4 days ago
Australian uranium fuelled the Fukushima nuclear disaster yet our governments have just approved the world’s largest uranium project in BHP Billiton’s proposed new pen pit mine at Roxby Downs.
“We can confirm that Australian obligated nuclear material was at the Fukushima Daiichi site and in each of the reactors – maybe five out of six, or it could have been all of them; almost all of them”.
This frank smoking gun admission by Dr Floyd, the Director-General of the Australian Safeguards and Non-Proliferation Office (ASNO) in the Department of Foreign Affairs and Trade came some seven months after the Fukushima crisis had started to unfold. It is quite likely this Australian uranium came from Roxby Downs in SA.
Denial runs deep in the nuclear industry. The nuclear utility TEPCO and the Japanese government lacked capacity and preparedness to respond to the inherent nuclear risks that reactors imposed on their society. Fire fighters from Tokyo had to risk their lives and health to try to control the failing Fukushima nuclear reactors as they exploded and burnt and the reactor cores melted down spewing radiation over nearly 10 percent of Japan.
Uranium mining companies in Australia are in denial. They cited “commercial in confidence” so as not to disclose their contracts and not to reveal which reactors were fuelled with their uranium.
The radioactive tailings produced by uranium miners need to be isolated from the environment for far longer than recorded human history – in effect forever.
However, Olympic Dam mine is a dam designed to leak an average of three million litres of liquid radioactive waste a day from the tailings storage facility through decades of mining up to 2050.
The federal and SA governments agreed to surface dumping of the tailings rather than to require best practice disposal into the pit.
They agreed that the company does not have to rehabilitate the proposed one kilometre deep pit that will be left to form a hyper-saline contaminated lake of some 350 metres in depth as a permanent scar on the landscape. Some 3.5 million litres a day of saline groundwater will be lost to the pit in perpetuity as it cuts through the local aquifers.
The world’s largest and richest mining company has been allowed to avoid paying for environment protection measures and mine rehabilitation costs of some many hundreds of millions of dollars.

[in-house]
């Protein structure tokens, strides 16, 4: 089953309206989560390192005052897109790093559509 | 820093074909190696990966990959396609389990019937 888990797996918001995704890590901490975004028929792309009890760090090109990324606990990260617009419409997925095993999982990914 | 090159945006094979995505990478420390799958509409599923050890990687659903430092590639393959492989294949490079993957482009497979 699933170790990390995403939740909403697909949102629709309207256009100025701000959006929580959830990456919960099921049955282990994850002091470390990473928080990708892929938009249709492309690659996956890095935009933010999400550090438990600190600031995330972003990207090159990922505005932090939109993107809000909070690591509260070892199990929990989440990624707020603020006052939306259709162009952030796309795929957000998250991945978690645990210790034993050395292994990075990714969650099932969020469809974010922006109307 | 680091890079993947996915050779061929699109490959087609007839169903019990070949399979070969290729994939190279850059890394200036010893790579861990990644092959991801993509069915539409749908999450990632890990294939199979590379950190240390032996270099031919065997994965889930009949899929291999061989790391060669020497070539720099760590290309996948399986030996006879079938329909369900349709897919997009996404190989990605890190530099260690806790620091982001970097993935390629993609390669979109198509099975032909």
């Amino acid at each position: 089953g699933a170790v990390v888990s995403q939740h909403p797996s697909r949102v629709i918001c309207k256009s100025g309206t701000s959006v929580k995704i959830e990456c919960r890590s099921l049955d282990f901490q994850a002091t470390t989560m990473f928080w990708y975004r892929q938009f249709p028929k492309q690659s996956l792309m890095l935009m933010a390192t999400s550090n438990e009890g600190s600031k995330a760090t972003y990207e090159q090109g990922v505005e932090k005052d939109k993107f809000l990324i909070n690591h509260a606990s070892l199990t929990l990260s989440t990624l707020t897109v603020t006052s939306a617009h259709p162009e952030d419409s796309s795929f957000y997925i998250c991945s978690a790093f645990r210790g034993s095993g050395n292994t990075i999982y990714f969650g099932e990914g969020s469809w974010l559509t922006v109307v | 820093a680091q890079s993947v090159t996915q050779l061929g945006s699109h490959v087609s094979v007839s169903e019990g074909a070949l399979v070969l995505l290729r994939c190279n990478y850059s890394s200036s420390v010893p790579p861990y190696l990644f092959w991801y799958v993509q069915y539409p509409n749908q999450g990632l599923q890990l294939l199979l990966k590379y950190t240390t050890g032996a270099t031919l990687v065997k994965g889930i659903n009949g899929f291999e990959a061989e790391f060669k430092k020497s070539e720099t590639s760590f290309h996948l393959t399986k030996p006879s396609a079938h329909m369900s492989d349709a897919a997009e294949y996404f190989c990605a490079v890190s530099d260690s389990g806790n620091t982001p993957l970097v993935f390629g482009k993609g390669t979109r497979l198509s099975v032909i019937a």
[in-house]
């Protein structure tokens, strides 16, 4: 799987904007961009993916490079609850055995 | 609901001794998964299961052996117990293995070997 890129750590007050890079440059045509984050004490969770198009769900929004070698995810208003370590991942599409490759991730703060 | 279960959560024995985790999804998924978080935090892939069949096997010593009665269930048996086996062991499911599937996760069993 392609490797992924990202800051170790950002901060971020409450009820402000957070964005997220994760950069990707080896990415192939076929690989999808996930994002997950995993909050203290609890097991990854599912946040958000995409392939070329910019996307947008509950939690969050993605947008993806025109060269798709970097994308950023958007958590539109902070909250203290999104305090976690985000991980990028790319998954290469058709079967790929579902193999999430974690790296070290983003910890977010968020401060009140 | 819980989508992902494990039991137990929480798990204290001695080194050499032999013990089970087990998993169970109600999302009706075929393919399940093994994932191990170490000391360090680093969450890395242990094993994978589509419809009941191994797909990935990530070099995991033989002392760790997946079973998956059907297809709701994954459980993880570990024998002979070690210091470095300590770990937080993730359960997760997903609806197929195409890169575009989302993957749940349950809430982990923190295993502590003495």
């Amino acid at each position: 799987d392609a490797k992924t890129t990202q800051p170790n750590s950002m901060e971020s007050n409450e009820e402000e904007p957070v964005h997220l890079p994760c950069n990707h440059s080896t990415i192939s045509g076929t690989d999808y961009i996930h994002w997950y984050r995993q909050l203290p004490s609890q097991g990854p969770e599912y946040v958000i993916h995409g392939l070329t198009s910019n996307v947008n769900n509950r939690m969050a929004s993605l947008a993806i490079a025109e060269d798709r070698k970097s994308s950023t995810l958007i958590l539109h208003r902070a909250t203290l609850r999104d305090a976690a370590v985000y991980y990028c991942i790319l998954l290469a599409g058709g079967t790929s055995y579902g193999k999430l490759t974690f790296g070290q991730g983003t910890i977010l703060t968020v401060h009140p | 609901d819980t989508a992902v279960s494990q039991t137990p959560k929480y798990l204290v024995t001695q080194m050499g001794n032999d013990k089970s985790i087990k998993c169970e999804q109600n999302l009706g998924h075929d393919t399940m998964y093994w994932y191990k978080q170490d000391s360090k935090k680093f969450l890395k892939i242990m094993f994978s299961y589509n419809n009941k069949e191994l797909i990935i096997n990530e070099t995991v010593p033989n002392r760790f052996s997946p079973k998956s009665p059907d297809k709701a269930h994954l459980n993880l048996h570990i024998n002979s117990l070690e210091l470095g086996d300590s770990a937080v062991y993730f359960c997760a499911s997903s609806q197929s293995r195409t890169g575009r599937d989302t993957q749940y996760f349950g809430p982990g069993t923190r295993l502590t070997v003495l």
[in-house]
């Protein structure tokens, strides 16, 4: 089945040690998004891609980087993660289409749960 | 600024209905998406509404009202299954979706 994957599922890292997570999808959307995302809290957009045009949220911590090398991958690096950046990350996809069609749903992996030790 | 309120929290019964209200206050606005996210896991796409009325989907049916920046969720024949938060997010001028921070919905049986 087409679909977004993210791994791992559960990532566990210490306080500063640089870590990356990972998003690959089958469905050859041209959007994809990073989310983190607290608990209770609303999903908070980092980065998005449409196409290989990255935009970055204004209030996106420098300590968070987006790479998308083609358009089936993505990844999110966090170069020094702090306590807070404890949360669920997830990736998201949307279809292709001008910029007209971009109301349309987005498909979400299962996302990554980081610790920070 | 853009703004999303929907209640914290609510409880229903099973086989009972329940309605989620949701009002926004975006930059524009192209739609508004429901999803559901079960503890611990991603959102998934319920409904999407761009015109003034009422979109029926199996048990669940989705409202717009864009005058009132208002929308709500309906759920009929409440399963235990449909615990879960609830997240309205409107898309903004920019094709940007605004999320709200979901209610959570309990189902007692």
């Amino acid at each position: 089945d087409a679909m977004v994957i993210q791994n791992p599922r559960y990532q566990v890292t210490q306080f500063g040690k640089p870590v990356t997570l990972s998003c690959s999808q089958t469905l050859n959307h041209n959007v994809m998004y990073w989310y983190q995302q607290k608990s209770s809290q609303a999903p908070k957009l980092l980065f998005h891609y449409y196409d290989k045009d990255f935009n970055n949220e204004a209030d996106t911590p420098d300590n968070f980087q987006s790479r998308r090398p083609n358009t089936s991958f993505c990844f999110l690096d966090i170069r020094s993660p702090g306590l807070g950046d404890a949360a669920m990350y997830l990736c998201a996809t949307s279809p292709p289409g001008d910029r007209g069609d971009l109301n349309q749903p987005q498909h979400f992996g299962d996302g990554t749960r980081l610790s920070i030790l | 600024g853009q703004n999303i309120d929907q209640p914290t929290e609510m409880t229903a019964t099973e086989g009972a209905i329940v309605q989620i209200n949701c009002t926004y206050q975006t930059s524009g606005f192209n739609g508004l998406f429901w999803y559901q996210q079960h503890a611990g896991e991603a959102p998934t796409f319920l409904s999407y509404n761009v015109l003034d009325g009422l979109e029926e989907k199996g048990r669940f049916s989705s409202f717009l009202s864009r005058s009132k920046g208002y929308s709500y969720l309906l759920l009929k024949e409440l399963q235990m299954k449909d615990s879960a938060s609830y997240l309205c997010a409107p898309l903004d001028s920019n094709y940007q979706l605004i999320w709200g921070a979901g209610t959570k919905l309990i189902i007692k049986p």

The federal government gave election policy commitments that they have failed to deliver:
“Labor will accordingly only allow the mining of uranium under the most stringent conditions”.
And: “Ensure that Australian uranium mining, milling and rehabilitation is based on world’s best practice standards”.
How did the SA government perform in exercising their responsibilities after Fukushima?
Indigenous people bear a disproportionate burden of impacts from uranium mining and this will certainly continue to be the case in SA under the Roxby Indenture deal “negotiated” by the state with BHP Billiton that is being pushed through Parliament with bi-partisan support.
BHP Billiton is not bound by the Aboriginal Heritage Act 1988 in the “Stuart Shelf Area” of some 1.5 percent of the area of SA around the Olympic Dam mine.
Aboriginal heritage obligations that apply to every other miner or developer do not apply to the Big Australian for the 70-year extended period of the Roxby Indenture, and the state further agreed that this can only be changed in future with the agreement of the company.
In response to a question by Mark Parnell, Greens MLC in the Legislative Council, a Minister acknowledged that:
“I have been advised that BHP insisted that the current arrangements continue and they were not prepared to consider changes to that ... and the government did not consult further than that”.
Olympic Dam has an option to produce and trade in copper and gold and leave the uranium and the rest of the radioactive wastes at the mine site and not fuel further nuclear risks around the world.
The state owns the minerals but chose to approve a project that seeks to lock in uranium sales. In 2007, BHP Billiton proposed a switch from processing a copper product on the mine site, as has been the case at Roxby since 1988, to the new open pit mine producing a uranium-infused bulk copper concentrate for direct sale to China.
This precedent sale of uranium in concentrates is not sanctioned under any of Australia’s nuclear treaties and bilateral uranium sales agreements and BHP Billiton’s plan requires a new or amended nuclear treaty with China that would further undermine our so-called “nuclear safeguards”.